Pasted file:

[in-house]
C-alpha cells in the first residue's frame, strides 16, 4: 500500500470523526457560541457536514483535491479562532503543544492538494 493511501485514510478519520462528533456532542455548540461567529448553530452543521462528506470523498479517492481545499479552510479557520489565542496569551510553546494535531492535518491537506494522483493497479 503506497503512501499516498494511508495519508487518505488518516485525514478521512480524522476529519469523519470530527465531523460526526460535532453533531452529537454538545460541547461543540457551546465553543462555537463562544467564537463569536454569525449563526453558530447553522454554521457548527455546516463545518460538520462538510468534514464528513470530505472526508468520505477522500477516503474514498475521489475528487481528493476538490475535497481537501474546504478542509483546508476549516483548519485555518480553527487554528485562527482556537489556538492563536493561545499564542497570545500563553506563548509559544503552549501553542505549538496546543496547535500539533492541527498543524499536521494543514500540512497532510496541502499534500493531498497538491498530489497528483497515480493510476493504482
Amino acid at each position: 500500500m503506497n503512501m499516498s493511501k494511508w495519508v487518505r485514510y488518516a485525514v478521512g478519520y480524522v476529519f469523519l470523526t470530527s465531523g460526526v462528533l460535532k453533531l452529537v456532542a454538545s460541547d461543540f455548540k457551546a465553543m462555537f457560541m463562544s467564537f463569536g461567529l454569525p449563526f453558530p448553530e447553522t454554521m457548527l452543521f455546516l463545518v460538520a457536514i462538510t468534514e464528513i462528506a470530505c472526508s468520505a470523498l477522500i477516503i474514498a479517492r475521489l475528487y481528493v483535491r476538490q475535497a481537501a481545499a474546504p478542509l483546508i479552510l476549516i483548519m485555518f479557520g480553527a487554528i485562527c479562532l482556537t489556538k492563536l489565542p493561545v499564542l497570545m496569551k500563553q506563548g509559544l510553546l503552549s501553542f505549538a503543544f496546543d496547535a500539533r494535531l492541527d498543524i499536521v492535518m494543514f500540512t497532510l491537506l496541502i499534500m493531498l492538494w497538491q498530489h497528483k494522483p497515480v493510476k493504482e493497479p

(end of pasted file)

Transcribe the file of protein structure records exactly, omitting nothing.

[in-house]
C-alpha cells in the first residue's frame, strides 16, 4: 500500500470523526457560541457536514483535491479562532503543544492538494 493511501485514510478519520462528533456532542455548540461567529448553530452543521462528506470523498479517492481545499479552510479557520489565542496569551510553546494535531492535518491537506494522483493497479 503506497503512501499516498494511508495519508487518505488518516485525514478521512480524522476529519469523519470530527465531523460526526460535532453533531452529537454538545460541547461543540457551546465553543462555537463562544467564537463569536454569525449563526453558530447553522454554521457548527455546516463545518460538520462538510468534514464528513470530505472526508468520505477522500477516503474514498475521489475528487481528493476538490475535497481537501474546504478542509483546508476549516483548519485555518480553527487554528485562527482556537489556538492563536493561545499564542497570545500563553506563548509559544503552549501553542505549538496546543496547535500539533492541527498543524499536521494543514500540512497532510496541502499534500493531498497538491498530489497528483497515480493510476493504482
Amino acid at each position: 500500500m503506497n503512501m499516498s493511501k494511508w495519508v487518505r485514510y488518516a485525514v478521512g478519520y480524522v476529519f469523519l470523526t470530527s465531523g460526526v462528533l460535532k453533531l452529537v456532542a454538545s460541547d461543540f455548540k457551546a465553543m462555537f457560541m463562544s467564537f463569536g461567529l454569525p449563526f453558530p448553530e447553522t454554521m457548527l452543521f455546516l463545518v460538520a457536514i462538510t468534514e464528513i462528506a470530505c472526508s468520505a470523498l477522500i477516503i474514498a479517492r475521489l475528487y481528493v483535491r476538490q475535497a481537501a481545499a474546504p478542509l483546508i479552510l476549516i483548519m485555518f479557520g480553527a487554528i485562527c479562532l482556537t489556538k492563536l489565542p493561545v499564542l497570545m496569551k500563553q506563548g509559544l510553546l503552549s501553542f505549538a503543544f496546543d496547535a500539533r494535531l492541527d498543524i499536521v492535518m494543514f500540512t497532510l491537506l496541502i499534500m493531498l492538494w497538491q498530489h497528483k494522483p497515480v493510476k493504482e493497479p